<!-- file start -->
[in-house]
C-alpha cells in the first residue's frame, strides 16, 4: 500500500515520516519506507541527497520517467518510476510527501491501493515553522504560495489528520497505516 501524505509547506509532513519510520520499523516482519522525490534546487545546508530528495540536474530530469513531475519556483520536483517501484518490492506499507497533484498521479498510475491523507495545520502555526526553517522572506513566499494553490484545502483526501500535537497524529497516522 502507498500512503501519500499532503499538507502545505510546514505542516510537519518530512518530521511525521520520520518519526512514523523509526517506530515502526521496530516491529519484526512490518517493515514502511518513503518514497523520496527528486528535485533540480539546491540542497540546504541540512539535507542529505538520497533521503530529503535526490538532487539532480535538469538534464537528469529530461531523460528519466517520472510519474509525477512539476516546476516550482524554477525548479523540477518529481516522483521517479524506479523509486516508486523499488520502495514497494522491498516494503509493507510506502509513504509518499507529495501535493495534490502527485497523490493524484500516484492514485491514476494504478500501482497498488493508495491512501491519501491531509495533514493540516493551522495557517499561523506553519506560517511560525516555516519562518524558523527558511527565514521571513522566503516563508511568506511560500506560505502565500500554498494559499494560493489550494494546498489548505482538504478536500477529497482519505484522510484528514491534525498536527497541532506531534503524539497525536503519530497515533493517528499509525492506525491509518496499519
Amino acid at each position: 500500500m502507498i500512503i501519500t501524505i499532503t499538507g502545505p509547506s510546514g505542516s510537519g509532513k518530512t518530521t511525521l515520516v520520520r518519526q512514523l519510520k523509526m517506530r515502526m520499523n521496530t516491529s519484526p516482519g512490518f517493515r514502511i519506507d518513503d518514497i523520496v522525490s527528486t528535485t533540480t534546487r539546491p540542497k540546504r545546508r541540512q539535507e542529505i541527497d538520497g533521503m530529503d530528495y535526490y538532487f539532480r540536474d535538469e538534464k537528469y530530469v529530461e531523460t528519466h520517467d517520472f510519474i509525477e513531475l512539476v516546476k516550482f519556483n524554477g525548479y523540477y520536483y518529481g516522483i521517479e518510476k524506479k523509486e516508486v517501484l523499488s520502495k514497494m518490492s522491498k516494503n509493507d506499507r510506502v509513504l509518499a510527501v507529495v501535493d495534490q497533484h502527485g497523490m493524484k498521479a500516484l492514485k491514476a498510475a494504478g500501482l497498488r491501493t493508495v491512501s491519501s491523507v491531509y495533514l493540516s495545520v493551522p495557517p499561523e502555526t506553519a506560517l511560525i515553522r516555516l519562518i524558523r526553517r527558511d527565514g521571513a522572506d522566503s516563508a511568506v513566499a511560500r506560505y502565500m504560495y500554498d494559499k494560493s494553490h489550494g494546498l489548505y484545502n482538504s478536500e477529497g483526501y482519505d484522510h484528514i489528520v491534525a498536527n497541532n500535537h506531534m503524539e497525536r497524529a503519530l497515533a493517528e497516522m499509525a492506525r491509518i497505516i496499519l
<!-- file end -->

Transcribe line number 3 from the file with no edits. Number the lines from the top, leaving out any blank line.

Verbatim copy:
Amino acid at each position: 500500500m502507498i500512503i501519500t501524505i499532503t499538507g502545505p509547506s510546514g505542516s510537519g509532513k518530512t518530521t511525521l515520516v520520520r518519526q512514523l519510520k523509526m517506530r515502526m520499523n521496530t516491529s519484526p516482519g512490518f517493515r514502511i519506507d518513503d518514497i523520496v522525490s527528486t528535485t533540480t534546487r539546491p540542497k540546504r545546508r541540512q539535507e542529505i541527497d538520497g533521503m530529503d530528495y535526490y538532487f539532480r540536474d535538469e538534464k537528469y530530469v529530461e531523460t528519466h520517467d517520472f510519474i509525477e513531475l512539476v516546476k516550482f519556483n524554477g525548479y523540477y520536483y518529481g516522483i521517479e518510476k524506479k523509486e516508486v517501484l523499488s520502495k514497494m518490492s522491498k516494503n509493507d506499507r510506502v509513504l509518499a510527501v507529495v501535493d495534490q497533484h502527485g497523490m493524484k498521479a500516484l492514485k491514476a498510475a494504478g500501482l497498488r491501493t493508495v491512501s491519501s491523507v491531509y495533514l493540516s495545520v493551522p495557517p499561523e502555526t506553519a506560517l511560525i515553522r516555516l519562518i524558523r526553517r527558511d527565514g521571513a522572506d522566503s516563508a511568506v513566499a511560500r506560505y502565500m504560495y500554498d494559499k494560493s494553490h489550494g494546498l489548505y484545502n482538504s478536500e477529497g483526501y482519505d484522510h484528514i489528520v491534525a498536527n497541532n500535537h506531534m503524539e497525536r497524529a503519530l497515533a493517528e497516522m499509525a492506525r491509518i497505516i496499519l